Oligo Security Mitigates Open Source Vulnerabilities at Runtime

Oligo Security today launched a runtime application security and observability platform that enables cybersecurity teams to detect and prioritize open source code vulnerabilities based on severity without affecting performance.

Fresh from raising $28 million in funding, Oligo CEO Nadav Czerninski said the Oligo platform makes use of dynamic library-level analysis and behavior monitoring software to instantly identify vulnerabilities in running packages and prioritize fixes based on application context. That approach eliminates the need to rely on software composition analysis (SCA) tools that adversely impact application performance, he said.

In addition, Oligo is designed to run on top of an engine based on the extended Berkeley Packet Filter (eBPF) subsystem originally developed for the Linux kernel.

By inspecting each open source library, Czerninski said it then becomes possible to create a knowledge base of legitimate behavior profiles that can be used to either generate an alert or block any suspicious activity, he added.

Czerninski also noted the Oligo platform reduces cybersecurity fatigue because it only generates an alert when there is a deviation from the permission policies defined in its library.

There’s been a lot of focus on open source vulnerabilities as concern over how this code is developed increased in the wake of the discovery of zero-day vulnerabilities that impacted, for example, the Log4j tool for capturing logs from Java applications. Most of that focus has been on providing maintainers of open source software with the tools and skills required to write more secure software.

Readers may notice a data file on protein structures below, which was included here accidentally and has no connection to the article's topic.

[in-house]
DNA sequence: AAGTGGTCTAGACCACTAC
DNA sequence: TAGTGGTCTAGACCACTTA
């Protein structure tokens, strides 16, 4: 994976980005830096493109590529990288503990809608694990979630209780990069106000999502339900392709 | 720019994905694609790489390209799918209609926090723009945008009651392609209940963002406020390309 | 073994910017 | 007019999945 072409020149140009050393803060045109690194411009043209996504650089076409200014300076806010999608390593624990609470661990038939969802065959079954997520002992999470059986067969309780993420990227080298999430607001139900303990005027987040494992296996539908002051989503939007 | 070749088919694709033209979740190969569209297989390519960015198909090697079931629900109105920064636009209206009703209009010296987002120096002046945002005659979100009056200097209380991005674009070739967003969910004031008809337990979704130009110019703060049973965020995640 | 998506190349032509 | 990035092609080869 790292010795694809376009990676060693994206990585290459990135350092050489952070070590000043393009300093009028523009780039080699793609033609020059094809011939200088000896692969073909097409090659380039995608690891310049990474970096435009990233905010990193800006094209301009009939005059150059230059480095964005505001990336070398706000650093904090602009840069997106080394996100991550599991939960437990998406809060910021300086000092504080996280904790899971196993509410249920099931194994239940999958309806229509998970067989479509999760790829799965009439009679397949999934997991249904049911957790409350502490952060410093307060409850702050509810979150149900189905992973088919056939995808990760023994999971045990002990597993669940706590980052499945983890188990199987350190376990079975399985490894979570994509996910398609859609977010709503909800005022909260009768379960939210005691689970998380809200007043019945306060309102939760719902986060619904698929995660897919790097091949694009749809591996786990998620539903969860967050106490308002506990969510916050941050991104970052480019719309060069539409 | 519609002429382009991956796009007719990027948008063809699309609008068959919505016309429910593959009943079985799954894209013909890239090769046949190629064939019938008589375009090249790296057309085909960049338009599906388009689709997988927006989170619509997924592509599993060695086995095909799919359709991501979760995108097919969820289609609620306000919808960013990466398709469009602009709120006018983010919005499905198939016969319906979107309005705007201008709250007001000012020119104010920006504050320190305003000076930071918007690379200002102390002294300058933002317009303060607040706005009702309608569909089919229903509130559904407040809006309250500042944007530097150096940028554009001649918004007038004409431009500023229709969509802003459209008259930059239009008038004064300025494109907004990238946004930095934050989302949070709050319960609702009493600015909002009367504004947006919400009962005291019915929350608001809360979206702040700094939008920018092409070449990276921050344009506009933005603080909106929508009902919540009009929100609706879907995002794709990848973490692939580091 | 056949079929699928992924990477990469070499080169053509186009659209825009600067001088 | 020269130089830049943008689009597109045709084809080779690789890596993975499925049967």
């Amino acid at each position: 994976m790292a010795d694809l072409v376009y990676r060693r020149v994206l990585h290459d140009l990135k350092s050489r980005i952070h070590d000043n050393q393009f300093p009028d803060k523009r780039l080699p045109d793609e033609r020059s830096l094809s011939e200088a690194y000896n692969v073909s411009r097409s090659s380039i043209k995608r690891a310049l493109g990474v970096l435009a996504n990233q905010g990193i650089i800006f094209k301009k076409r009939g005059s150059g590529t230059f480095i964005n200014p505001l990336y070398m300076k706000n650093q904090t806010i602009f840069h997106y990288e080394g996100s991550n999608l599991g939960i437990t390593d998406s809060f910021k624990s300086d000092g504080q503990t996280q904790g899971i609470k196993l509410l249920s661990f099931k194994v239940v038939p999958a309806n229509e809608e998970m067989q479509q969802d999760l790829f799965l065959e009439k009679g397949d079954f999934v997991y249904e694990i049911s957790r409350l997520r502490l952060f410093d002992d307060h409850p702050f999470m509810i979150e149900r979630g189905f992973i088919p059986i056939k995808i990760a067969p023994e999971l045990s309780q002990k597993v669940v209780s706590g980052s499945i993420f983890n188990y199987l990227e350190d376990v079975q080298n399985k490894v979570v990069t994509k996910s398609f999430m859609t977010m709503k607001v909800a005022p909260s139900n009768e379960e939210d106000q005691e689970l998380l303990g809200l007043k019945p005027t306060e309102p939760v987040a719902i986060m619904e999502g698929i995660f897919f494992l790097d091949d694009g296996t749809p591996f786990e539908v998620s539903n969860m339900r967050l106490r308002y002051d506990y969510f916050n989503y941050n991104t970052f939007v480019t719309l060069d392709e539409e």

However, not every maintainer of an open source software project is going to be equally vigilant. It’s up to cybersecurity teams to ensure that the runtime environments where that code eventually runs is as secure as possible, regardless of how many vulnerabilities might have been inadvertently included.

In general, cybercriminals are getting more proficient at injecting malware into software components as part of an effort to infect downstream applications that have dependencies on those components. Most of the applications deployed today depend on components that developers downloaded from a repository that may not be as secure as it should be. Developers tend to place too much trust in those components, so the chances they may aggregate components containing malware into an application is high.

The Oligo platform is designed to give cybersecurity teams the level of observability needed to discover those vulnerabilities and give application developers enough context to prioritize remediation efforts, noted Czerninski. That’s critical, because in the absence of any context, most developers will allocate a comparatively small amount of time to fixing applications when there is so much pressure to continue to develop new ones, he added.

The divide that exists between cybersecurity teams and application developers is not going to be closed overnight. Many application development teams, fortunately, are embracing DevSevOps best practices to improve application security. In the meantime, cybersecurity teams need to find ways to verify the integrity of the application code deployed in runtime environments that they are responsible for.

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Michael Vizard

Mike Vizard is a seasoned IT journalist with over 25 years of experience. He also contributed to IT Business Edge, Channel Insider, Baseline and a variety of other IT titles. Previously, Vizard was the editorial director for Ziff-Davis Enterprise as well as Editor-in-Chief for CRN and InfoWorld.

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